Algorithm Design

Most computer programs follow sets of rules so that they can operate perfectly every day without human interference. These rules are called Algorithms. Before any code is written, these rules must be identified and formalised in a process referred to as ‘Algorithm Design’.

In this lesson, we will learn about the process of designing algorithms, which includes the following:

  1. What is an algorithm
  2. Designing an algorithm

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1. What is an Algorithm

What is an Algorithm

An algorithm is a description, independent of language, of a process that achieves some task.  The idea is that you could give an algorithm, written in a text file, to any programmer and then he can build your program in whatever language – Python, C#, VB.NET, Pascal, C++, Java, etc.

It can also be thought of as a sequence of steps, independent of any programming language that can be performed over and over again, to achieve a task, almost like a set of rules.

We follow algorithms every day without thinking. Consider an algorithm for crossing the road:

  1. Stand and wait at the traffic lights
  2. Push the pedestrian button
  3. Wait
  4. When the Little Man goes Green
  5. Cross the road

Is this algorithm correct? Could you follow these rules every time you cross the road?

Further Thoughts

The above algorithm is a good start for the rules we follow for crossing the road. However, what if the crossing button has already been pressed? What if there are no cars coming?

How can this algorithm be modified to cope with all possibilities of crossing the road?

2. Designing an Algorithm

Designing an Algorithm

In order to design an algorithm, you need to follow some basic steps.

Let us consider our algorithm from Lesson 2 for a teacher logging into an Information Management System and searching for a student.

The teacher will need to log in using a username and password.

The teacher will be given a list of matching students from which they need to select the correct one. Once they select a student, the student’s ID will be used to display the full details.

Step 1 Understanding the problem

Make sure you fully understand the problem you have been set. A teacher needs to log in, search by surname, pick from a list and view the correct data. If you do not fully understand the problem, you need to go back to your Client.

Step 2 Identify the inputs

You need to identify the type and values of the data. These can correspond to NOUNS in a problem statement e.g. “search by SURNAME” indicates a noun input.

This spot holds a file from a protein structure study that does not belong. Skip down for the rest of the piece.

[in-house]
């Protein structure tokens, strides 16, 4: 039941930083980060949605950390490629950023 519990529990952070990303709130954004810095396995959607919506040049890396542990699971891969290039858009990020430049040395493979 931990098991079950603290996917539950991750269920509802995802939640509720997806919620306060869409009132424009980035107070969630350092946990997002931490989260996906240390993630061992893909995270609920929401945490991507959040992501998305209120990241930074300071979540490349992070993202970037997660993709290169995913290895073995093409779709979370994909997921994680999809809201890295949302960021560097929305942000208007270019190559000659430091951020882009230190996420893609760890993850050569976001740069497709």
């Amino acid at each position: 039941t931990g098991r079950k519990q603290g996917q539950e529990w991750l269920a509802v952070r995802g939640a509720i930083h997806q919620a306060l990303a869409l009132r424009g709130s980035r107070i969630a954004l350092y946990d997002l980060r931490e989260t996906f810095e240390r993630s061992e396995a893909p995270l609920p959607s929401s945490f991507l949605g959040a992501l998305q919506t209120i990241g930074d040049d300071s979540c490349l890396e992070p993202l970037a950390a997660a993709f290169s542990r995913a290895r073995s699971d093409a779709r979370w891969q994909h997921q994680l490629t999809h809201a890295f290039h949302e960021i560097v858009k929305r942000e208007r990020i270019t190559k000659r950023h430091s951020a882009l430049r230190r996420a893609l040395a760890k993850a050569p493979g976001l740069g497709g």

First is a username and password, they will be a value as words or words and numbers.

Then there is the student surname, this will be words, this is shown in figure 3.1.

The Input, output and process for searching the student database for the student with the surname ‘Smith’
Figure 3.1 The Input, output and process for searching the student database for the student with the surname ‘Smith’. Note how the output is a list of students with a matching surname.

Finally, there will be the student ID selected from the list, this is shown in figure 3.2.

Step 3 Identify the Processes

Are there any calculations, or is there any other computational operations going on? Are there any? These usually correspond to verbs in a problem statement e.g. “SEARCH by surname” indicates a verb process.

The username and password will be used to search the database to see if there is a match.

The student name will be used to search the databases to see if there are any matches.

The selected student ID will be used to search the database to retrieve the student details.

Step 4 Identify the Data storage

There has to be a database, containing a list of usernames and passwords, and a list of students with all of their contact details as well as their student IDs.

We don’t know if this is going to be one or two databases at this time.

The second search using ID to extract data about a single student from the database and retrieve full student details.
Figure 3.2 The second search using ID to extract data about a single student from the database and retrieve full student details.

Step 5 Identify the Outputs

The first output will be either a confirmation or rejection of the teacher login.

The second output will be a list of students with a matching surname to the input. This is shown in figure 3.1

The final output will be the contact details of the student selected from the list, shown in figure 3.2

Step 6 Collect your notes

Organise your data into a Quad Diagram, this is simply four boxes showing the Inputs, Processes, Outputs and Data storage required by your algorithm.

A Quad Diagram showing all the inputs, outputs process and data storage for the student search algorithm.
Figure 3.3 A Quad Diagram showing all the inputs, outputs process and data storage for the student search algorithm.

Further Thought

Produce a Quad Diagram for the Student Planner Program identified in Lesson 1, showing Input, Output, Process and Data Storage.

Lesson Summary

So to summarise what we have learned in this lesson:

  • Algorithms are sets of rules to follow to solve a particular problem.
  • They are an operational set of steps that can be followed repeatedly.
  • Algorithm design can be broken down into 5 distinct steps:
    • Understanding the problem – do you know exactly what you are being asked to do
    • Identify the inputs – what data needs to go into your program
    • Identify the processes – are there any calculations or computational operations happening?
    • Identify the data storage – do you need a database or a text file?
    • Identify the outputs – what data is coming out of your program?
    • Collect your notes – put together a quad diagram to gather your thoughts.

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